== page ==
EEF33646-832E-47C7-9329-A006153AD436 Golden Gate | Baghdad By The Bay - Part 2

Posts Tagged 'golden gate'

Grizzly Bears? In Golden Gate Park?

Today’s column comes from The Western Neighborhoods Project, run by Woody LaBounty. Woody has collected a group of people who remember the old days from their own stories and ones that have been passed down to them by relatives. I’m trying to dig through my archives of stuff my Mom used to tell me about how the city had changed from when she was a kid. I’m glad her vision was going because she’d probably not like today. So here’s another one from the Good Ole days file.
Golden Gate Park Children’s Playground 

Golden Gate Park Children's Playgroundby Pat French Swendsen

(Originally published in theRichmond Review andSunset Beacon,January 2002)

Yes, there were grizzly bears in Golden Gate Park, near the Children’s Playground.

Far from the benign setting of swings and sand boxes, the bears roamed gloomily in a sunken, almost underground, alleyway near smelly, dank dens where the bears lived.

Before they were removed from the park, the giants of the wild were confined in this cavernous layout as people peered down on the bears from above, standing on strong iron bars.

The playground at that time contained a wonderful corkscrew metal slide. It had nice architectural touches, including stairs that looked like fancy furnace floor vents. Sometimes on hot, sunny days the slide would get very hot, but that was never a problem—the trip down was always swift.

There were also elephants in the park. Children could ride in a seat on the elephant’s back along a designated path: two rides for a nickel. I never found out where the elephants went at night or where they came from (retired from a circus?), but it was an exotic ride that for a few moments transported us to India, where we felt important and powerful.

One of my fondest memories of the Children’s Playground was getting into a scooter that would go down a concrete path from the top of a nearby hill to the bottom. An eager young man always started our journey at the top when we were securely seated in the Kiddie Car. When riding in the cars, the “clickity clack” of the wheels could be heard as we sped along. It was marvelous.

The nearby merry-go-round was a whole other scene, with its mirrored panels and glockenspiel sounds coming from a loud music box. At the end of a ride, there would be a rush of kids coming to grab their favorite animals for the next ride.

Sometimes we barely had three seconds to get off the animal before someone else was trying to get on. For many children, a dream ride was on the line.

Everyone had their favorite rides on the carousel—the giraffes were wonderfully high but didn’t move and the chariots where mothers sat with their toddlers were a choice of last resort.

The swings at the old playground were different than today, with the seats of the swings being made of heavy wooden rectangles that gave many a youth a bloody nose for standing too close. Other features at the park included steel ladders that were mounted horizontally so we could swing on them rung-to-rung.

That was a long time ago, but I still have many fond, poignant memories.

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A funny thing happened on the way to the park

I had meant this to be my Monday post, but because I was a bit shocked about Darla’s closing I decided to hold off a day. After finishing my part two of Golden Gate Park I saw a tweet about the following “job opening” on craigslist. Click on the photo to read it in its entirety.

I have to admit it’s a pretty funny job listing, but what’s a little bit shocking is that some one is so pissed off about Park and Rec [now Recreation and Parks that they call it now] that they were willing to pay $75 to list this job of an job listing. My close personal friend Craig Newmark [who once banned me from his list] must be laughing all the way to the bank on this one.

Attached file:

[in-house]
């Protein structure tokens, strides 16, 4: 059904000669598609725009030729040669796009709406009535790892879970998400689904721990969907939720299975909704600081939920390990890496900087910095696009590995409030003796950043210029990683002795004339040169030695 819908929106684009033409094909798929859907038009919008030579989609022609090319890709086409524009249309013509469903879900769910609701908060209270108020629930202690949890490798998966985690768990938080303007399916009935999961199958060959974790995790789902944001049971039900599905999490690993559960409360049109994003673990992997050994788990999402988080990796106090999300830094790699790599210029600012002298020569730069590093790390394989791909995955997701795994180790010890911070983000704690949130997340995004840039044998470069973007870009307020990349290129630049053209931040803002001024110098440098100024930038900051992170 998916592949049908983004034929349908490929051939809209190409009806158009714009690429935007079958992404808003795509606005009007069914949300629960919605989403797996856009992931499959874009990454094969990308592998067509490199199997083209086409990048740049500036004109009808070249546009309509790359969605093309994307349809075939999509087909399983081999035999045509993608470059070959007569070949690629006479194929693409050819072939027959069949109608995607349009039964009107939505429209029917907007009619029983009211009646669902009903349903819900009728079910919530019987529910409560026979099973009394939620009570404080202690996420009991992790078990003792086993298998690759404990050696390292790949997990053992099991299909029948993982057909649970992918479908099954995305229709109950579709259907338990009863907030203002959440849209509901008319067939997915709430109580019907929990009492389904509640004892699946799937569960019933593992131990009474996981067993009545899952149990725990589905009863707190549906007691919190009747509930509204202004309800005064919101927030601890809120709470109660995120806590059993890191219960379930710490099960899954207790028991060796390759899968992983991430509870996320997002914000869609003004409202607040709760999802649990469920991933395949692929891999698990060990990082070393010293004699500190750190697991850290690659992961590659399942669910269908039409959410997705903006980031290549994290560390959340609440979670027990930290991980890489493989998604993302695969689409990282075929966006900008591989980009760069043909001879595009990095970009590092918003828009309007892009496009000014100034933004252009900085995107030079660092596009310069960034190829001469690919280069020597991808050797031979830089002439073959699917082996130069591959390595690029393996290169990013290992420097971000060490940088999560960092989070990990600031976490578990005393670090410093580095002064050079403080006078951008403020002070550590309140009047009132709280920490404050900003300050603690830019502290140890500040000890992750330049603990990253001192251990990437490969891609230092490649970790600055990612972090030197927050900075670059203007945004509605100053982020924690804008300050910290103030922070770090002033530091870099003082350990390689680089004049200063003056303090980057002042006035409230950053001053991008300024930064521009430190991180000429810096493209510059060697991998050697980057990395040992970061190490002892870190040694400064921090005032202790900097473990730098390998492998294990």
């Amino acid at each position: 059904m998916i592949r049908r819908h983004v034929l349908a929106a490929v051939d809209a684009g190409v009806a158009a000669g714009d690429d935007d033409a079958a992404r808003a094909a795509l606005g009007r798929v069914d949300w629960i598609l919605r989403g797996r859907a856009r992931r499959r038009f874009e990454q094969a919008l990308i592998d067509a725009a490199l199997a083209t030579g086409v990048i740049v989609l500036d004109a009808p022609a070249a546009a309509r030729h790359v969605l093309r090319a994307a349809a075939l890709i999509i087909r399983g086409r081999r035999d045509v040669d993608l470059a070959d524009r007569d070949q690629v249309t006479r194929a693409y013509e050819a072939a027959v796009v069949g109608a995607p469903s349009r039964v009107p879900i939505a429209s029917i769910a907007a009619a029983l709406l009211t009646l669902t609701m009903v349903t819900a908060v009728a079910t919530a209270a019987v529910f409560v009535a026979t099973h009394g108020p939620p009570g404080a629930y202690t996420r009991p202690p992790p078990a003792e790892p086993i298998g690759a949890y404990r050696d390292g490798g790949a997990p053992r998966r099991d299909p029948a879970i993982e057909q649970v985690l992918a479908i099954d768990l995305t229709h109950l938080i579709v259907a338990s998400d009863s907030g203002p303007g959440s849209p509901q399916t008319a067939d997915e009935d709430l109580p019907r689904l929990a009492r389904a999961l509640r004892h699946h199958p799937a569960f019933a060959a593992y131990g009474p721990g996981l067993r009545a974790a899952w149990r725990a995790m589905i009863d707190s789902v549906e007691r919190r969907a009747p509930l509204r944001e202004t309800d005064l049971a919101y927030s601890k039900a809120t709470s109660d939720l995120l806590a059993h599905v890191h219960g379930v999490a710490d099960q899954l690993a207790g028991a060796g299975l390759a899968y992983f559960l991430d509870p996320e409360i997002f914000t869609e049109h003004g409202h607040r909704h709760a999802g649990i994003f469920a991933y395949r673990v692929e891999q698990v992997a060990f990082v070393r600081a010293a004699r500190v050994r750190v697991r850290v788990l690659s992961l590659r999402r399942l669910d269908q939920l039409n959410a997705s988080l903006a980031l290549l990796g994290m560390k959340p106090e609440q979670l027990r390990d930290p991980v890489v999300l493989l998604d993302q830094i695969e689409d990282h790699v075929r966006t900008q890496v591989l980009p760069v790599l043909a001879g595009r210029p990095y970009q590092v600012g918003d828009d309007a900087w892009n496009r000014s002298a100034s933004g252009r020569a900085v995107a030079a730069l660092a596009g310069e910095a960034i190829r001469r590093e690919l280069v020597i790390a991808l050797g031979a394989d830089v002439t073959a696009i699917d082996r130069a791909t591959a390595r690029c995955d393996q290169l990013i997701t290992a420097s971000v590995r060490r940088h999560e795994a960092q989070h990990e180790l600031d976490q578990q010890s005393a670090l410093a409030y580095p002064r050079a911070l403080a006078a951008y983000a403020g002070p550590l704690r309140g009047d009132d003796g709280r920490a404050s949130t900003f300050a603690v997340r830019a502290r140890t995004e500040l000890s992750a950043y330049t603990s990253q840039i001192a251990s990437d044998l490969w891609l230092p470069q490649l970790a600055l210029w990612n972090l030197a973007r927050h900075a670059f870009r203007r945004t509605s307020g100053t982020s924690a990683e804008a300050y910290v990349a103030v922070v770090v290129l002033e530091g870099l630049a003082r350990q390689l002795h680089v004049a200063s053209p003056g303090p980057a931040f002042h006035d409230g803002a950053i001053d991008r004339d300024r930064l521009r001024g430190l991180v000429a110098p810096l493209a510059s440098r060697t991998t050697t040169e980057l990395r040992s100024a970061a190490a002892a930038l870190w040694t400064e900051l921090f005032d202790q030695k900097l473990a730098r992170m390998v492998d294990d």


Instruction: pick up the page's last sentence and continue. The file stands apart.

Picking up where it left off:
I do have to admit that our parks are suffering a bit. When we were kids [and I’m sure my other close personal friend Steve will chime in on this] the parks were well grassy more than weedy. I have another close personal friend Nikolai [who deserves special notice because I’ve used that term and have actually met up with him in the past ten years] worked for the park system as a gardener.

Nikolai used to make sure that the grass was grass and the weeds were gone, that the grass got watered and didn’t turn the many colors it does other than green. We used to have a very nice show piece with the park where the only thing you had to worry about when you were being a rough kid with your friends was hitting the odd piece of crab grass that I remember as hurting like hell.

The drinking fountains used to work until some of the bigger kids would stuff gravel in them so that you’d get squirted with a high pressure blast of water which is what we all took our science classes to learn how to do. God knows where the water came from for those faucets, but I’m sure they’d be on a toxic waste list today.

The park used to be much nicer than it is today. The only way to get even close to the experience is to go out to the west end of the park around the chain of lakes at 45th Avenue [Sunset side] or 43rd Avenue [Richmond side]. That’s about as close as you’re going to find to the old GGP I knew as a kid. The playgrounds out around there have sand that the feral cats aren’t using as a litter box for some reason and it’s just a nice clean and green area. The Arboretum and Japanese Tea Garden used to be free and the DeYoung and Academy of Sciences didn’t cost you an arm and a leg. It was really a place to be proud of if you were from San Francisco. The Polo Fields used to have grass before it died off to the point that weeds don’t even want to grow there.

I’m hoping our interim Mayor Ed Lee reads this or at least someone forwarded him the craigslist job listing. Maybe he could do something to change the park for the better.

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Beach Chalet: Great Views & Food

The Beach Chalet occupies the top floor of the old Golden Gate Park Visitor’s center with stunning views of the ocean, great food and a microbrewery that in addition to making beer also makes a great root beer [more on that later]. I’m not sure when the actual building was constructed, but I do know that they artwork downstairs was done as part of the WPA project in the 1930’s by artist Lucien Labaudt. It spent most of its years a vacant empty shell during my youth until Gar and Lara Trupelli and Timon Malloy bought it and started to restore it sometime in the early 80’s.

The place is filled with that “outside lands” vibe that I always talk about. It’s a great place to kick back and relax while enjoying some great food. When the weather’s good I usually like to skip the Beach Chalet and go around back to the Park Chalet. Same general food, but to replace the view of the sea you get a very open area where the windows that also serve as walls can be turned and moved to open up the space to the well kept up garden area where you’ll usually find a few kids running around on the weekends.